IoT for small to medium sized businesses

The Internet of Things (IoT) became a popular buzzword in 2015. By 2016, predictions of a trillion-dollar industry were common. While the future is difficult to predict, every now and then, something comes along that is as close to a sure thing as you can get. The Internet of Things is one of them. We won’t be able to tell how accurate the predictions are for a while, but there is a consensus across most industries that the IoT is going to change the world.

Knowing this is well and good, but it’s not particularly helpful to anyone running a business. You need to have a basic understanding of what the IoT actually is, how exactly it’s going to affect businesses, what you could get out of it and how it could be a threat to your business.

So, what exactly is the Internet of Things?

Without a background in IT, it can be difficult to conceptualise the IoT. The simplest way of looking at it, is that it’s the underlying network that connects previously non-connected devices, to the internet or to each other. In other words, it’s connecting everyday objects like your fridge, car, security door or dog collar to the internet. These connected devices are called “Smart Devices”.

That may seem like a silly idea. Why would you want to connect your dog’s collar to the internet?

The answer is quite simple. If your dog gets lost, you could use the internet to find the collar, and the dog. The point is that most objects we create have a function. By performing their function, they have the ability to generate information. If we can monitor and use the information, we can more efficiently use the objects to fulfil their functions. Whether it’s a dog collar or a whole factory full of machines, the principle is the same.

And how exactly does this affect a business?

The dog collar analogy should show that an object (the collar) with a function (keeping track of a dog) can carry out its function more effectively when it’s connected to the internet. If it were not, you would need to wait for a good Samaritan to find you dog and contact you. If it is, you could connect to Google Maps and find the dog yourself.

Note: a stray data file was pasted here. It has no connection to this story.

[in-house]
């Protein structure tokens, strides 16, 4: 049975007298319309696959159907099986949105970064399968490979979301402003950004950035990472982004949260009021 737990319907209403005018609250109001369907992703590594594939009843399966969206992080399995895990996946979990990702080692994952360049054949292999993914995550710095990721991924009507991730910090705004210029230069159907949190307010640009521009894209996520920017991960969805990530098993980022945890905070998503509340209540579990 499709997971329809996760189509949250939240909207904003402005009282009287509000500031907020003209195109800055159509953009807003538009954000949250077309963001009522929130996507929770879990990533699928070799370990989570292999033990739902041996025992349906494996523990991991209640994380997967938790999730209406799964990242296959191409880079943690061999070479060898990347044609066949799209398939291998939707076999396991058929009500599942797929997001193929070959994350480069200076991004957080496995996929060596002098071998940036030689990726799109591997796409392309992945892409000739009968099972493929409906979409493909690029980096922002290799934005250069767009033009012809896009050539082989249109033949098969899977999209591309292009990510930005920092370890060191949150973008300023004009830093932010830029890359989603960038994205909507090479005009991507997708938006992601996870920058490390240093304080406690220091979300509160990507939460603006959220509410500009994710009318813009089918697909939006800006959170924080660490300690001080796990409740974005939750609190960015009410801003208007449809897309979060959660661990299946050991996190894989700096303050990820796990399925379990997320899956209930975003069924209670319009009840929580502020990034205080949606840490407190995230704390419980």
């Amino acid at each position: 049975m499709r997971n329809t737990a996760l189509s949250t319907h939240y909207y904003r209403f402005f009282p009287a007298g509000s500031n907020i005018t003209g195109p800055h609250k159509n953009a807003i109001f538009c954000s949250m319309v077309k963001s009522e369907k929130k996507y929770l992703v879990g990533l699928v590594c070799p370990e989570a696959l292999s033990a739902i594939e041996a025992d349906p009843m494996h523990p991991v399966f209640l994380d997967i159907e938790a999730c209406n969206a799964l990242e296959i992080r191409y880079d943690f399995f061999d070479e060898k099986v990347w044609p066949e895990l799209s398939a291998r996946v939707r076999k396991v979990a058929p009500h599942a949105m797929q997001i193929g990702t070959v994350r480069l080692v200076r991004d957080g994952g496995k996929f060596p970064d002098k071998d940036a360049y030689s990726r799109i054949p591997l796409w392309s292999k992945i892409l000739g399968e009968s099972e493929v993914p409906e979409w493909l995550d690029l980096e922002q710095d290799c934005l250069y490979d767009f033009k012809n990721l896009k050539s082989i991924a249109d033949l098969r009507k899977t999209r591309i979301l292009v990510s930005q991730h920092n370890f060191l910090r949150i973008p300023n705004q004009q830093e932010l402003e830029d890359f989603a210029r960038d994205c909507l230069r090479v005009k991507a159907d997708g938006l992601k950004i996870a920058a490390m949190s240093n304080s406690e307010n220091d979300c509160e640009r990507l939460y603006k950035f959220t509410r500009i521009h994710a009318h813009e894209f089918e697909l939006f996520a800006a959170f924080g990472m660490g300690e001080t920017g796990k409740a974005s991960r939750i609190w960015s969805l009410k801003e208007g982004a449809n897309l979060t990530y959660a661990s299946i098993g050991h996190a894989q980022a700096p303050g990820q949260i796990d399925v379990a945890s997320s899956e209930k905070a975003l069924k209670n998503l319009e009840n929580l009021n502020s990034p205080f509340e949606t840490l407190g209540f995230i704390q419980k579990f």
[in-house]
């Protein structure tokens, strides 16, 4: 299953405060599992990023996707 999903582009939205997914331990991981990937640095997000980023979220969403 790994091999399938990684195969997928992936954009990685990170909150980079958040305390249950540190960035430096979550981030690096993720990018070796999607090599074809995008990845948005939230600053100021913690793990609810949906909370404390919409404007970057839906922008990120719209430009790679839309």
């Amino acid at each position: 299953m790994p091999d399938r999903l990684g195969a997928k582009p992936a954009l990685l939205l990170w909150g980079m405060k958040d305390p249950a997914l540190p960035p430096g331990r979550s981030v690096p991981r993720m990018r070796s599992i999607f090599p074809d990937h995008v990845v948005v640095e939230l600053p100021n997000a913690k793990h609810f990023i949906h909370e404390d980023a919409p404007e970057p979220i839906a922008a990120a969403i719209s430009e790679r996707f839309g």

If you apply that principle to functions in a business, the effects can be amazing. In a nutshell, there are two primary benefits, reduced costs and increased productivity.

The best way to get an idea of how to get these benefits is by looking at real world examples.

  • Energy use is a major expense for most companies. Heating or cooling a building can cost thousands of dollars each year. By installing smart heating systems, you could monitor and control every variable that affects them. You could program them to only operate while there are people in the building. You could have them automatically switch off an hour before an office closes, the possibilities are varied but the result is the same. Less energy used on heating leads to less money spent.
  • Stock control processes in retail stores gives companies instant, useable information. By connecting the bar code reader at a till to the internet, you could run a program that automatically requests new stock from the supplier when levels are low, rather than waiting for a stock take. This leads directly to a decrease in lost sales, which is an increase in revenue.
  • Logistics management has become much more accurate. In any industry that needs goods to be transported from one place to another, losing stock, fuel and time are major expenses. By installing smart tracking devices on vehicles, driving patterns can be analysed, fuel usage can be monitored for theft and the doors of vehicles can be tracked remotely, stopping any stock from “falling off the back of the truck”.
  • Security services have become more accessible. Previously, you may have had an alarm that would alert the authorities to a break in at your store. Now, you can connect a camera to the internet and get a live video feed sent to your cell phone. If there is an intruder, you could call the police directly, decreasing their response time.

There are hundreds of applications and smart devices that have been developed, with thousands more in development right now. In the past, it would have been appropriate to assume that cutting edge technology is expensive and reserved for big business, until the price drops. Fortunately, the technology used by the Internet of Things is actually very simple. The devices used are usually cheap to manufacture and easy to program.

The unsophisticated nature of the devices, coupled with the ubiquitous reach of the internet, means that people with very little experience can build their own devices and applications. Small companies are creating innovations that compete directly with billion dollar enterprises. You could buy a developer kit for less than a hundred dollars and learn enough to create a fully functional smart device within a few months.

The point is, the speed of development is like nothing that’s ever been done before, the benefits are undeniable and available to all, not just big business. Barring and extinction level event, the Internet of Things is here to stay.